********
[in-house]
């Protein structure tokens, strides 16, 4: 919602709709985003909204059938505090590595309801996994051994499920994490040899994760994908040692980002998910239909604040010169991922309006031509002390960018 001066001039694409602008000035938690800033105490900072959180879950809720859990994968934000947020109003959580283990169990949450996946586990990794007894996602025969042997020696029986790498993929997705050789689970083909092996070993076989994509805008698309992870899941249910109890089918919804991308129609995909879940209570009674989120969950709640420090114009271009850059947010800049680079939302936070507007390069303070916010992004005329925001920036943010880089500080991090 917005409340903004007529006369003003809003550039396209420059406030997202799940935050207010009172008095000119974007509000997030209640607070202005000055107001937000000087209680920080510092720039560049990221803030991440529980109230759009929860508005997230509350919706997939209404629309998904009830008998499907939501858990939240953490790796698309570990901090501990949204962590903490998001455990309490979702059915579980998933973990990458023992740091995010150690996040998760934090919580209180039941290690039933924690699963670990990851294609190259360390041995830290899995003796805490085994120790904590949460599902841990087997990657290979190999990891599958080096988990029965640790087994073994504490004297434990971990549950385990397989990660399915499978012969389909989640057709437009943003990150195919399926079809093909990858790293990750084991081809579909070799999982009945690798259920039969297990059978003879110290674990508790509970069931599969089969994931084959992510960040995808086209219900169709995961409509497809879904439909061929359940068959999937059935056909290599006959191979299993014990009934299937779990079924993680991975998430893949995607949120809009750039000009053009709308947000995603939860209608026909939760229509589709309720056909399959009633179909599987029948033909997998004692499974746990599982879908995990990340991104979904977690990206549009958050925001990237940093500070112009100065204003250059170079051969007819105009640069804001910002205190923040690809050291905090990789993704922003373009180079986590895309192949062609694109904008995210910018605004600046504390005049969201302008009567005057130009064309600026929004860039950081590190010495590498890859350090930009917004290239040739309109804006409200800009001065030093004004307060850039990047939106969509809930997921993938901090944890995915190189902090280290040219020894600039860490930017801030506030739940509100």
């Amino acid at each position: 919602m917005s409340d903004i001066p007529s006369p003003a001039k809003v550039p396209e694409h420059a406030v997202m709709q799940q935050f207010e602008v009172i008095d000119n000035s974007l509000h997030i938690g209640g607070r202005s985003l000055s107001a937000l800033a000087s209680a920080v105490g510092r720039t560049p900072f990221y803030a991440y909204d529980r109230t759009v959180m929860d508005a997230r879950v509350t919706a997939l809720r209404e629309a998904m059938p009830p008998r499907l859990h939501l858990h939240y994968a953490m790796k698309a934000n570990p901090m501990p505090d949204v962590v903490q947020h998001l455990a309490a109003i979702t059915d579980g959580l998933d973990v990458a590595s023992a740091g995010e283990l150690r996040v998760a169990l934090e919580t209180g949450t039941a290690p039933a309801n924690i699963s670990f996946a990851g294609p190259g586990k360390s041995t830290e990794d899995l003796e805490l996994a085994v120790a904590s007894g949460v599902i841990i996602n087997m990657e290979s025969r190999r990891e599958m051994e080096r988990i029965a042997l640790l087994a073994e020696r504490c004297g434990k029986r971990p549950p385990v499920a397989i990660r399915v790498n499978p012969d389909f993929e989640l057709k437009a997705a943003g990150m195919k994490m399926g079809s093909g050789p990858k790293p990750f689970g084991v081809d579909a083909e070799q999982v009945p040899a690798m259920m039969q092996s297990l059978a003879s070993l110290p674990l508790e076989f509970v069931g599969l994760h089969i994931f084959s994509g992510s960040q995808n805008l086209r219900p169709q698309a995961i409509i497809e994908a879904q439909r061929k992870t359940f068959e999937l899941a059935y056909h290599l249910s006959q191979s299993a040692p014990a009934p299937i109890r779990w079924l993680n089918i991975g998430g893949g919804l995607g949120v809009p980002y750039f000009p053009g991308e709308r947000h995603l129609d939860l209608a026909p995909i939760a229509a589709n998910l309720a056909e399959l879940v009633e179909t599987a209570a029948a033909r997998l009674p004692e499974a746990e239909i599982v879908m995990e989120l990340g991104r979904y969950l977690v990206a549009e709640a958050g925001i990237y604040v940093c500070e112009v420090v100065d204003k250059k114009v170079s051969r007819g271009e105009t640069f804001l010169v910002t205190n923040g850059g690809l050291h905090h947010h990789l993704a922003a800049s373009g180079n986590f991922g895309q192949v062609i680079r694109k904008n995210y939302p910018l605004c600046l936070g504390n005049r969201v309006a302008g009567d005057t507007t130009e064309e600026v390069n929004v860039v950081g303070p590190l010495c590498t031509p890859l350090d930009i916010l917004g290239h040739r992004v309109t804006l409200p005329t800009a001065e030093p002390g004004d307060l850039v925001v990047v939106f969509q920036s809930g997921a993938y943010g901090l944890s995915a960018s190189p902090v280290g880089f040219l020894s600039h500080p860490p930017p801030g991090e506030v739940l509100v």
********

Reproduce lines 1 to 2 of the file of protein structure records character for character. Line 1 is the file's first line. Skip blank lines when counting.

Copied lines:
[in-house]
């Protein structure tokens, strides 16, 4: 919602709709985003909204059938505090590595309801996994051994499920994490040899994760994908040692980002998910239909604040010169991922309006031509002390960018 001066001039694409602008000035938690800033105490900072959180879950809720859990994968934000947020109003959580283990169990949450996946586990990794007894996602025969042997020696029986790498993929997705050789689970083909092996070993076989994509805008698309992870899941249910109890089918919804991308129609995909879940209570009674989120969950709640420090114009271009850059947010800049680079939302936070507007390069303070916010992004005329925001920036943010880089500080991090 917005409340903004007529006369003003809003550039396209420059406030997202799940935050207010009172008095000119974007509000997030209640607070202005000055107001937000000087209680920080510092720039560049990221803030991440529980109230759009929860508005997230509350919706997939209404629309998904009830008998499907939501858990939240953490790796698309570990901090501990949204962590903490998001455990309490979702059915579980998933973990990458023992740091995010150690996040998760934090919580209180039941290690039933924690699963670990990851294609190259360390041995830290899995003796805490085994120790904590949460599902841990087997990657290979190999990891599958080096988990029965640790087994073994504490004297434990971990549950385990397989990660399915499978012969389909989640057709437009943003990150195919399926079809093909990858790293990750084991081809579909070799999982009945690798259920039969297990059978003879110290674990508790509970069931599969089969994931084959992510960040995808086209219900169709995961409509497809879904439909061929359940068959999937059935056909290599006959191979299993014990009934299937779990079924993680991975998430893949995607949120809009750039000009053009709308947000995603939860209608026909939760229509589709309720056909399959009633179909599987029948033909997998004692499974746990599982879908995990990340991104979904977690990206549009958050925001990237940093500070112009100065204003250059170079051969007819105009640069804001910002205190923040690809050291905090990789993704922003373009180079986590895309192949062609694109904008995210910018605004600046504390005049969201302008009567005057130009064309600026929004860039950081590190010495590498890859350090930009917004290239040739309109804006409200800009001065030093004004307060850039990047939106969509809930997921993938901090944890995915190189902090280290040219020894600039860490930017801030506030739940509100």